Good Afternoon. I am so glad you will join me!
Today, I am excited to share with you my first watercolor portrait experience, as well as what I have learned from this medium when creating a portrait.
Little Historical Background: Over the last 15 years, I have primarily been a digital artist due to severe allergies to almost everything – which means most, if not all, art materials have been off-limits without emergency medical consequences. As much as that has been a difficult part of my life and I love and respect digital, I have ached to have various mediums in my hands. Recently, I was finally given a diagnosis (after 18 years) which helped me receive a treatment that has opened so many doors! So, I am now able to work in colored pencil and now… I slowly embark on playing with watercolors (carefully). This is my first portrait, with no major reactions….. so let’s jump in and talk about this experience and what I learned!
For this project, I am going to create a portrait of a woman from a reference image using mostly watercolors on Canson Watercolor Artboard. I will be testing this medium for the first time for a portrait and I am very excited and very nervous. Let’s get started!
The watercolor specific tools (paint/brushes) chosen for this project are not professional or suited for watercolor paintings. I felt it was not wise to invest in such things right away until I was sure I like the medium and it did not send me to the hospital 😛
Water Cup for Brushes
Caran D’Ache Colored Pencils
Uni-Ball Signo White Ink Pen
Canson Watercolor Artboard
HOW I USE REFERENCE IMAGES
I am using an image of model Jessica Stam from the Fashion Spot website (https://forums.thefashionspot.com) as a reference. However, it will be done in my own style.
Not all artworks I create come from references. However, if they do, my goal is never to create an exact copy of the image. When using a reference, I use it as a baseline. Sometimes I use one image, other times I use numerous images, and other times it comes from my weird brain. The idea is to always use my own style, choose my own colors, and be the cheerleader of my own stylistic decisions.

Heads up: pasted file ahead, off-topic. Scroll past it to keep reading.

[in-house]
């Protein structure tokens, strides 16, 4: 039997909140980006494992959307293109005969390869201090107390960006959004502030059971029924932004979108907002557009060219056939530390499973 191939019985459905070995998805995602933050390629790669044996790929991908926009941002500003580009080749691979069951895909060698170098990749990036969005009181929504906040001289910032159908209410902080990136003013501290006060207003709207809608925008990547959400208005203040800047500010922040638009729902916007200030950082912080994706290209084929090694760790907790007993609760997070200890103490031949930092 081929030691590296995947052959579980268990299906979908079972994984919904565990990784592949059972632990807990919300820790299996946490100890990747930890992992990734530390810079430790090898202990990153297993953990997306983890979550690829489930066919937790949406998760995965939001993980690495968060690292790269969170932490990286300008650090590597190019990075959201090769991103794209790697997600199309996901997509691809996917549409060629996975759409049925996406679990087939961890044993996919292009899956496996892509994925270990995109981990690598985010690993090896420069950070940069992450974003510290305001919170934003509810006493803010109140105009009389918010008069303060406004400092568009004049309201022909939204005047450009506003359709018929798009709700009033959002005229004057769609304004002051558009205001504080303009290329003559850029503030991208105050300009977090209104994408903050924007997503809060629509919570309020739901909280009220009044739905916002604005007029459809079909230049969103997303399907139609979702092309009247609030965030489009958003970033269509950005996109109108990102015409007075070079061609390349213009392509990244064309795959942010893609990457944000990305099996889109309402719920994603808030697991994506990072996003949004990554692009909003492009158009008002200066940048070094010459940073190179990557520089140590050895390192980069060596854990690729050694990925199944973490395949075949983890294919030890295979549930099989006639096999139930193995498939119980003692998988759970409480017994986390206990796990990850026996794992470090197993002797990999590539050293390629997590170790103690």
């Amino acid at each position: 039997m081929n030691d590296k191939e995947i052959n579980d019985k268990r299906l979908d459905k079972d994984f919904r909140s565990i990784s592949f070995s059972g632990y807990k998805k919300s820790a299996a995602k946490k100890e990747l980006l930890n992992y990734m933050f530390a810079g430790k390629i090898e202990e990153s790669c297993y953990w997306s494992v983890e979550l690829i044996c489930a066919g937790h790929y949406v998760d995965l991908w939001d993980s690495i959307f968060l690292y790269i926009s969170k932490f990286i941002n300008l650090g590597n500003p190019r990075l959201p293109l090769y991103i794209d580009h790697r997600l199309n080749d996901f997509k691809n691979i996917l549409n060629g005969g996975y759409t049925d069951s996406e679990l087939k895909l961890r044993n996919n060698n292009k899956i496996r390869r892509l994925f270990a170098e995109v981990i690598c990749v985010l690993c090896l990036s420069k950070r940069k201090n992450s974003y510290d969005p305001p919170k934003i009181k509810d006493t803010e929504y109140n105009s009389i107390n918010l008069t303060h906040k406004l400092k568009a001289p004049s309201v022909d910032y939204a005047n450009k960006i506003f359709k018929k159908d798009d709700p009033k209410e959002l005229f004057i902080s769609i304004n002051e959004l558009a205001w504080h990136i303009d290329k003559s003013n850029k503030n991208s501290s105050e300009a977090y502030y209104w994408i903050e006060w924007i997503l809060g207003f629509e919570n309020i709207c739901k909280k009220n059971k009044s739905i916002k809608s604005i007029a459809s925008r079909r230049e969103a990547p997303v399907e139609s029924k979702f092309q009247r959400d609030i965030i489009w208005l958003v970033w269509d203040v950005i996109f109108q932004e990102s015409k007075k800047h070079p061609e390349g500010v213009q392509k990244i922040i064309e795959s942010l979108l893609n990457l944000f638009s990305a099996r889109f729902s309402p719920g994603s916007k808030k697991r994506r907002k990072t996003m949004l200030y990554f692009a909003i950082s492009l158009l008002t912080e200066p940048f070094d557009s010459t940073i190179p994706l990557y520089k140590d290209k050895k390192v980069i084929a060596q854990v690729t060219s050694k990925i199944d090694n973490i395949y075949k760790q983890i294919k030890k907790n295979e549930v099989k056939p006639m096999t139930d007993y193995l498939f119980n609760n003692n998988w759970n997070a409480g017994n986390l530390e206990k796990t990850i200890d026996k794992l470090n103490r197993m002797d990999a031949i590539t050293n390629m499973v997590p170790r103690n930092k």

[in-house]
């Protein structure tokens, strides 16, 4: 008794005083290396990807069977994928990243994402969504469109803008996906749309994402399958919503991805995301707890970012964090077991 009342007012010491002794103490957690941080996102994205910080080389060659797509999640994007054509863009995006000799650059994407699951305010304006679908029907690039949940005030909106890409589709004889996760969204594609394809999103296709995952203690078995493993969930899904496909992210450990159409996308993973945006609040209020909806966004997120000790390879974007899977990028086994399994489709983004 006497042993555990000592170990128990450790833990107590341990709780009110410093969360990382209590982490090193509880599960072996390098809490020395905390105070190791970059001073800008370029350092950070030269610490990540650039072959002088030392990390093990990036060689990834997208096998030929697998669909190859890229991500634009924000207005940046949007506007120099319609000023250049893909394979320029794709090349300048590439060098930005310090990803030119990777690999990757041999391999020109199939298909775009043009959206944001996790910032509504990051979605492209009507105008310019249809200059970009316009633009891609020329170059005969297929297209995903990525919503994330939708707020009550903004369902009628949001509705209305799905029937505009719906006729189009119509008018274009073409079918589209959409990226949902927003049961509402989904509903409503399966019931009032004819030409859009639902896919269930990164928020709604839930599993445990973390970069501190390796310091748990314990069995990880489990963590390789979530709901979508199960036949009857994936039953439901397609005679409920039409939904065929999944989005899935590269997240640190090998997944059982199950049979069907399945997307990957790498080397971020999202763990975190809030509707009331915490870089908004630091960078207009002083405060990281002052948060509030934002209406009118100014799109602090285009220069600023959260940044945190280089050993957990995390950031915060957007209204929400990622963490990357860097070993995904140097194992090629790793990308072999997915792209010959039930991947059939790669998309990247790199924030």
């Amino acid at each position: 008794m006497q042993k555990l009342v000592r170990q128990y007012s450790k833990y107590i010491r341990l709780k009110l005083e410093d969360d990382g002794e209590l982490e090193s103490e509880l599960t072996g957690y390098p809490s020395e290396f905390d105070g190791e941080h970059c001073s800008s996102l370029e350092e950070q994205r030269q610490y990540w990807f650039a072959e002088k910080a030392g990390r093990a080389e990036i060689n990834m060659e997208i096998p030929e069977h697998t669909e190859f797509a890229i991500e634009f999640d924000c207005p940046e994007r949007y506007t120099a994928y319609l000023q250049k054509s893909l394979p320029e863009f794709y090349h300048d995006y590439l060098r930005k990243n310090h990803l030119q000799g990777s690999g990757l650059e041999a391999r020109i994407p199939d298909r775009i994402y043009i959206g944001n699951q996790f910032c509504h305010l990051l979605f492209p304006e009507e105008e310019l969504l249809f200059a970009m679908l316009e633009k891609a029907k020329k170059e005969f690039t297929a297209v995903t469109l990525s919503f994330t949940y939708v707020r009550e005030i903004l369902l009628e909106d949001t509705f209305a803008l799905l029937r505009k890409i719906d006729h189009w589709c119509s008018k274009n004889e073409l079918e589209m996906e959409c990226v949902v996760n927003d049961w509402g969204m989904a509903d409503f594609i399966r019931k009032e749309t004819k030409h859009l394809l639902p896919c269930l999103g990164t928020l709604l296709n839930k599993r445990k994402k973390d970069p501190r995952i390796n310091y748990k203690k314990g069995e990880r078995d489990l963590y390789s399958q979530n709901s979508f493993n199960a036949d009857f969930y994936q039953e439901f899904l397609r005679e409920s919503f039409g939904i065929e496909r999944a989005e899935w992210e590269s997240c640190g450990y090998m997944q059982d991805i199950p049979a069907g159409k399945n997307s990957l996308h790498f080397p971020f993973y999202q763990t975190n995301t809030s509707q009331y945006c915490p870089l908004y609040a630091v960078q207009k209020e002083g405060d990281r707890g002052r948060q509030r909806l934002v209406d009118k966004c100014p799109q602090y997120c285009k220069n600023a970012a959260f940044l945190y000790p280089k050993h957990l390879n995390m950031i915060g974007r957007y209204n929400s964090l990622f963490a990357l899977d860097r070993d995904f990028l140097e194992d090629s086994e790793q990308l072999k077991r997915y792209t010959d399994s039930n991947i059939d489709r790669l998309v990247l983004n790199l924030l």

WHAT I LEARNED
⊳ Watercolor is a difficult medium, but also a lot of fun. Unlike painting, drawing, or sculpture, watercolor is a lot harder to control and manipulate.
⊳ I would have mixed my paint tones beforehand. So, I had a better idea of the skin tones rather than just staring with a base color and mixing colors as I go for the skin.
⊳ I would have let layers dry in between for a little longer so the build-up was cleaner.
⊳ I would have added a wash to the background so I could have had her on a paper color other than white. It is easier to do a quick wash beforehand, rather than doing it after the fact and try to paint around the head.
⊳ After reading a few blogs I learned that you can paint wet on wet or wet on dry. When painting wet on wet things spread quickly and it is a lot harder to control, however, it creates a better-blended feel.
⊳ I feel it would be easier to work with the watercolor if I actually had watercolor brushes. The ones I used did not seem to suit the medium.
⊳ Working with limited colors (8: red, Orange, Yellow, Green, Blue, Purple, Brown, and Black) was not that hard, and feel that you don’t have to have a wide range to create the things you wish. Mixing colors is fairly easy.
⊳ Less expensive watercolor worked fine to achieve the results that I wanted and it was inexpensive for testing purposes. However, I am interested in what professional-grade watercolor would be like to work with. Also, I am interested in archival tools, so I will try other brands. I will update soon with what I find.
⊳ Working with good paper created for watercolor and other wet materials is vastly important. I love the board currently over paper, but I may change my mind.